The multiple functions of B cells
- Thomas Dorner1
© Current Science Ltd 1999
Published: 2 December 1999
Autoimmune myocarditis is an autoimmune heart disease characterized by inflammatory infiltrates with predominant T-cell-mediated immunopathology. The processes leading to the activation of self-reactive T cells is hitherto unknown. Myosin immunization is known to induce myocarditis in animal models, whereas presentation of myosin peptides by B cells to T cells not tolerized to those epitopes by macrophages and dendritic cells has not been addressed as an essential pathway of the disease. To test the hypothesis that anti-myosin B cells are critical antigen presenting cells (APCs) in autoimmune myocarditis by analysis of the induction of myocarditis in BALB/c mice rendered deficient for B cells by targeted disruption of the immunoglobulin M (IgM) transmembrane domain (?MT mice), and by treatment with anti-IgM antibodies (Ab) from birth (anti-? mice).
Backcrossed homozygous mice had no detectable mature B220+ B cells in the spleen, but possessed CD4+ and CD8+ T cells. They had little or no detectable IgM (<0.2 ?g/ml) in their sera. Homozygous mice immunized with cardiac myosin had no antigen (Ag)-specific IgG response. Eight of ten homozygotes immunized with cardiac myosin developed myocarditis with a comparable incidence and severity of myocarditis to those for heterozygous littermates. To
determine whether B cells might be required for Ag presentation when less myosin is available, homozygous and wild-type mice were immunized with 30 ?g of cardiac-myosin. Four of five homozygotes developed myocarditis in contrast to mice immunized with 10 ?g of cardiac myosin.
BALB/c mice that were depleted of B cells after birth had no detectable B220+ splenocytes, but still possessed CD4+ and CD8+ T cells. As observed with the ?MT homozygous mice, anti-? mice produced little or no detectable IgM and did not demonstrate cardiac myosin-specific IgG following immunization. All eight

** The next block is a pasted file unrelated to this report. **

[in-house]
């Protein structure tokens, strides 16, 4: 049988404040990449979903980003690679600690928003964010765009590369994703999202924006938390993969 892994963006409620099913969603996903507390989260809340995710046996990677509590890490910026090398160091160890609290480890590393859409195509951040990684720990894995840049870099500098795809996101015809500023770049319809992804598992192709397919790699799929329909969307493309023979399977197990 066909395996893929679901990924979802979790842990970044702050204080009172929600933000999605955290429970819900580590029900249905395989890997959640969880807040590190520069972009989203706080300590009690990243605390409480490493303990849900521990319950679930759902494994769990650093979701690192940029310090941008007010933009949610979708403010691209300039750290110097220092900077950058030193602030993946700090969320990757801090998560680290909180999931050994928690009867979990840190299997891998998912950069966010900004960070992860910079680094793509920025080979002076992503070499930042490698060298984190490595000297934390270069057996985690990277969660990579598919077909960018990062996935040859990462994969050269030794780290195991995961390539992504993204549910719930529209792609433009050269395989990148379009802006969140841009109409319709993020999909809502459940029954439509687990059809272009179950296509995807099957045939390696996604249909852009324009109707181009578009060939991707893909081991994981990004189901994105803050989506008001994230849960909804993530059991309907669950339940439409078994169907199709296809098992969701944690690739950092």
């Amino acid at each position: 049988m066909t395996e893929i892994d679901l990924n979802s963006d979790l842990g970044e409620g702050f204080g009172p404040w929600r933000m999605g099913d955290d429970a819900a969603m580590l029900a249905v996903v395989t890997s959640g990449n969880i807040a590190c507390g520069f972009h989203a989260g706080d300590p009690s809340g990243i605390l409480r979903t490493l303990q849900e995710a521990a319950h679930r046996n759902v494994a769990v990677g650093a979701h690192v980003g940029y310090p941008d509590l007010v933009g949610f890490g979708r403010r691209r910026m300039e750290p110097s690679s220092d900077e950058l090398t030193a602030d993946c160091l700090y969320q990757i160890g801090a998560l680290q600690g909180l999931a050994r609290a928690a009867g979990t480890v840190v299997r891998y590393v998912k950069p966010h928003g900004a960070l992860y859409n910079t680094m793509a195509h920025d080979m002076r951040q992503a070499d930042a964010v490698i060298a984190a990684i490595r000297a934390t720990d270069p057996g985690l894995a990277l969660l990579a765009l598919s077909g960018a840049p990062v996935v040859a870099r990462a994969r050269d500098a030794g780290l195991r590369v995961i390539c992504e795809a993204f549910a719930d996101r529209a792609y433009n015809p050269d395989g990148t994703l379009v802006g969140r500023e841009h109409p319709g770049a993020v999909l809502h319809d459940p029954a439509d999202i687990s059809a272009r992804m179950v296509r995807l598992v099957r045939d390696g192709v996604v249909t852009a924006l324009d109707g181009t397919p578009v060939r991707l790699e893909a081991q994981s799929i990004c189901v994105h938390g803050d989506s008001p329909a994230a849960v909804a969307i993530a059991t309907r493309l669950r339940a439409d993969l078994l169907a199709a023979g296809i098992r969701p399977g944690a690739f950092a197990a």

anti-? mice immunized with cardiac myosin developed myocarditis with a comparable incidence and severity of the disease compared with the wild-type mice.
This paper addresses uniquely the role of B cells as APCs in autoimmune myocarditis. Based on controversial data reported by earlier studies the author's conclusions aim to differentiate the function of B cells based on the way the autoantigens are presented, either as tolerogen or as antigen. Since all of the noted previous experiments, including this study, investigated organ-specific autoimmune dieases, it should be differentiated from systemic autoimmunity. In this context, it needs to be emphasized that B cells apparently have a significant role as APCs in systemic autoimmunity as demonstrated more recently (Chan et al, J Exp Med 1999, 189:1639-1648 [abstract]). Another interesting point from the study is the role of the antigen dosage to break tolerance. Although not analyzed in great detail, it provides further evidence that the amount of antigen presented plays a significant role in the induction of autoimmunity.
Homozygous and heterozygous ?MT mice, backcrossed to the BALB/c strain for seven to nine generations, were tested. In addition, BALB/c anti-? mice were injected intraperitoneally with 50 ?g of goat anti-mouse IgM Ab, administered five times a week for the first week of life and on alternate days thereafter. Following cardiac myosin immunization, the dosage was increased to 100 ?g of Ab every other day. Normal goat IgG (NGIgG) served as a negative control. B220-, CD4-, and CD8-positive cells in the spleen were analyzed by fluorescence-activated cell sorter (FACS). Subsequently, mouse hearts were analyzed histologically. The diagnosis of myocarditis was according to the Dallas criteria, which established myocarditis as the presence of an inflammatory infiltrate and accompanying myocyte necrosis.